The secrets of Portland's Peacock Lane

The secrets of Portland's Peacock Lane »Play Video
Going to see the lights on Peacock Lane is a long-standing Portland tradition.

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PORTLAND, Ore. -- Many Portland families celebrate Christmas with the long-standing tradition of visiting the lights on Peacock Lane.

But for Michelle Cairo, who is spending her ninth Christmas living on the lane, it’s also a responsibility she loves.

“I’m known for the arches and the candy in the trees,” Cairo said.  “It’s such a Portland tradition, it’s pretty cool.”

She even doesn’t mind having to park two blocks away and walk home while carrying the rest of her Christmas presents from the store.

“It seems to be crazier and crazier. This is the first year the street's been closed down to pedestrian only.”

As she looks down on the crowds from her bedroom window and waves, she recalls the memories she and her neighbors have made.

“Sometimes we stand up here and pretend we're paparazzi,” she said. “One night I woke up to 40 carolers under my window.”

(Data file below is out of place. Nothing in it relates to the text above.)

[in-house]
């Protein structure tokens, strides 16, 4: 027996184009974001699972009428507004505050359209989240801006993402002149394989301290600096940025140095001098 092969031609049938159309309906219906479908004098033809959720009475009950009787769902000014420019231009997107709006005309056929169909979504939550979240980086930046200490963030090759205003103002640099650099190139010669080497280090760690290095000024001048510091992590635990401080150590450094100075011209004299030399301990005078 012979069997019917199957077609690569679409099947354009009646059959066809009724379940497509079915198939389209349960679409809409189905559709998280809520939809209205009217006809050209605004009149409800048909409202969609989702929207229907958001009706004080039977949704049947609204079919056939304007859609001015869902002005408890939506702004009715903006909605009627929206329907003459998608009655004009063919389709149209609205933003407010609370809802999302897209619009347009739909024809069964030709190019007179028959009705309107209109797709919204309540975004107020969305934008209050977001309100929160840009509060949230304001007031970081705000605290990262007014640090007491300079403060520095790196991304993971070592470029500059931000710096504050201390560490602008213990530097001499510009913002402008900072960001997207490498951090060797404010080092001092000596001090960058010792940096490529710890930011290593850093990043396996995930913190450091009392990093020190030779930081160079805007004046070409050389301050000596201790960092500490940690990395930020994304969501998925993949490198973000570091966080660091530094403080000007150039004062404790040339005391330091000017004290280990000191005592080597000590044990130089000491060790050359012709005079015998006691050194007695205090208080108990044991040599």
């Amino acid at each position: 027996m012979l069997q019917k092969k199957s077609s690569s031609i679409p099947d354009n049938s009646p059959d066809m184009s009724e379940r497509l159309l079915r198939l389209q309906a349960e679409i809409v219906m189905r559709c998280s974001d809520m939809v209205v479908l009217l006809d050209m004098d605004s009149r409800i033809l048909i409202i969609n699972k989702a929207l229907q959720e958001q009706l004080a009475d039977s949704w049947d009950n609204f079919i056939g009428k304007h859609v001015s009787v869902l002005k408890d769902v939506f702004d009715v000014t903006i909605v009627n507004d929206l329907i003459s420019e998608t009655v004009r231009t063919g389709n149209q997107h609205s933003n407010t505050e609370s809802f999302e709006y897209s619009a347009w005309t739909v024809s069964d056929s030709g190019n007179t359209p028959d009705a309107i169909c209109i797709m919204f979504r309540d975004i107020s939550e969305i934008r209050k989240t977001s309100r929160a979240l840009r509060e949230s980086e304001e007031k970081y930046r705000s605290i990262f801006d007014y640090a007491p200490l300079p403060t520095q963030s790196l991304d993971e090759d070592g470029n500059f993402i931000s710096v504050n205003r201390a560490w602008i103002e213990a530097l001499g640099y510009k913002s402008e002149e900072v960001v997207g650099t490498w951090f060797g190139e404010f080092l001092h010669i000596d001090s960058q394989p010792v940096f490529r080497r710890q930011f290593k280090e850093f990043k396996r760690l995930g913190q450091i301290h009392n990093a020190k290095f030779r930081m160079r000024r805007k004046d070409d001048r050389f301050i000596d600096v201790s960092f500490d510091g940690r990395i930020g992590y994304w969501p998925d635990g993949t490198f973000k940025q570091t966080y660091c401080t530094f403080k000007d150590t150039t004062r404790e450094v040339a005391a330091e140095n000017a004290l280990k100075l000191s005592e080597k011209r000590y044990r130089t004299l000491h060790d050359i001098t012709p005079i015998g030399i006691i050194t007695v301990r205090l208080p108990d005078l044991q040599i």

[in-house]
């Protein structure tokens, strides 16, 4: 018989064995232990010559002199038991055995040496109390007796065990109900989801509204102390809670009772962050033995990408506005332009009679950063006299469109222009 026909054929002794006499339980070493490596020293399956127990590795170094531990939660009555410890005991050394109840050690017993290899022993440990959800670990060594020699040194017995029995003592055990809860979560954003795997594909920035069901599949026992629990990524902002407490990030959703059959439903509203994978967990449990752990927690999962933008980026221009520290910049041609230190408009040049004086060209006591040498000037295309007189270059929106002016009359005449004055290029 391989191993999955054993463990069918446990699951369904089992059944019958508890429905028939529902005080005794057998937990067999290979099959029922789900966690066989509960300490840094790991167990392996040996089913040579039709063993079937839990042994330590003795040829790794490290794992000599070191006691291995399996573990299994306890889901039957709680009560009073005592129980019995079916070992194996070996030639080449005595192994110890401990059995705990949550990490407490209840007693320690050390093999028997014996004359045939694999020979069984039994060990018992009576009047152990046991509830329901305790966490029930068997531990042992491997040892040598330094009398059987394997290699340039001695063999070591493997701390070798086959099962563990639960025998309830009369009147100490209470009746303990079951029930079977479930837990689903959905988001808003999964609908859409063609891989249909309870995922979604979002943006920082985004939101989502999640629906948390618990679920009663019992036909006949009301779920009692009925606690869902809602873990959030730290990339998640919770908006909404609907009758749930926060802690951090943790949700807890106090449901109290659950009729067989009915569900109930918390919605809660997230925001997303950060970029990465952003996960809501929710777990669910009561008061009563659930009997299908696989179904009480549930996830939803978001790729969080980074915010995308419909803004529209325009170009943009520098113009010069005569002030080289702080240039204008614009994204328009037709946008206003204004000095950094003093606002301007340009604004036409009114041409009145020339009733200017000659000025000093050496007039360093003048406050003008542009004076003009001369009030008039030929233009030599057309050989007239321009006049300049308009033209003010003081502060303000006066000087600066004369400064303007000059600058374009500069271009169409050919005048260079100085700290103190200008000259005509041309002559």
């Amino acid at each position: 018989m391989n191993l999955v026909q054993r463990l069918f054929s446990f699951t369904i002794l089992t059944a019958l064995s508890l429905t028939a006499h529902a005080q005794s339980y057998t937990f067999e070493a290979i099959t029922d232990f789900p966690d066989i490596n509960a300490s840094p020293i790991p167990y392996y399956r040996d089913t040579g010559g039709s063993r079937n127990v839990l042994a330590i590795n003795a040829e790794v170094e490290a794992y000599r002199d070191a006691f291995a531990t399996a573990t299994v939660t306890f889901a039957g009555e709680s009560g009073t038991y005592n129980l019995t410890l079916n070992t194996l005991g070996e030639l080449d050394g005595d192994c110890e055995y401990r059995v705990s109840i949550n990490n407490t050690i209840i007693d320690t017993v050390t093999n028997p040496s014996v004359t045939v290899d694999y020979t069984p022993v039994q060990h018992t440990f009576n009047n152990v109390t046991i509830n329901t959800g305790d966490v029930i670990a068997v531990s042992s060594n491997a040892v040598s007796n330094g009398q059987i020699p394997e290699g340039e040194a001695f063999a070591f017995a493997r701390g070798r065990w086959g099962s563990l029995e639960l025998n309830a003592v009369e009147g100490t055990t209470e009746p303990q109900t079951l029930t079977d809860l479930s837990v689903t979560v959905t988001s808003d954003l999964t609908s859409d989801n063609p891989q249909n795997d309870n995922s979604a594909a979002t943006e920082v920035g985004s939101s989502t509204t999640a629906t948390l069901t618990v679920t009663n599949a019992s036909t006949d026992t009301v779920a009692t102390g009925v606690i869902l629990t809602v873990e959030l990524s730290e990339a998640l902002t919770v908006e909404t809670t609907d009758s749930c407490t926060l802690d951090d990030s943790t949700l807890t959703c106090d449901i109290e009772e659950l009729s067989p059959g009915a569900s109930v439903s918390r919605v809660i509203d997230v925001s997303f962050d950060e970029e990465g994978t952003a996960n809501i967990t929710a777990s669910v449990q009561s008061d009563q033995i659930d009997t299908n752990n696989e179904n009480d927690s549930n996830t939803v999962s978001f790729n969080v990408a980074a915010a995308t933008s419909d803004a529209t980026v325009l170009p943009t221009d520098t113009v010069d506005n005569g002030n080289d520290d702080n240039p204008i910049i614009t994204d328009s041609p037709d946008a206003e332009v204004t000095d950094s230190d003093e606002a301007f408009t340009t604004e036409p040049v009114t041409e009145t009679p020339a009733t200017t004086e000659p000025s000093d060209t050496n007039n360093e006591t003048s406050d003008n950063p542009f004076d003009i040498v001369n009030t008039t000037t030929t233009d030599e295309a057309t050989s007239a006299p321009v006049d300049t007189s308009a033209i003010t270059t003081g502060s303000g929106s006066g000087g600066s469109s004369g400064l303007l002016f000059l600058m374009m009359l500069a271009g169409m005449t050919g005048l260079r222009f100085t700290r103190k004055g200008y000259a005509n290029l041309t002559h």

While she’s been a neighbor on Peacock Lane for nearly a decade now, she points to the neighbors who have lived here for 20 or more years.

“There's an urban legend there's a contract out there,” Cairo explained. “There’s not.”

But she’s also never seen a neighbor who doesn’t participate. Even families who live on Peacock Lane but don’t celebrate Christmas will put up lights, she said.

Cairo said people always wonder how expensive living on Peacock Lane must get, but she doesn’t think it’s too bad: $20-50 extra on the month’s electrical bill and a few hundred dollars in lights she is able to reuse.

She admires her neighbors’ decorations and laughs at the neighbors’ nickname for the lit-up lollipops across the street.

“We do call it Typhoid Alley because every little kid walks by and licks them,” Cairo said.

You may not taste the sweetness of this street with those lollipops, but you can feel it.

“I've had people come knock on the door, and they're old and they say, ‘I've been coming here since I was a kid.’”

The lights go on December 15 and last through the month from 6-11 p.m. each night.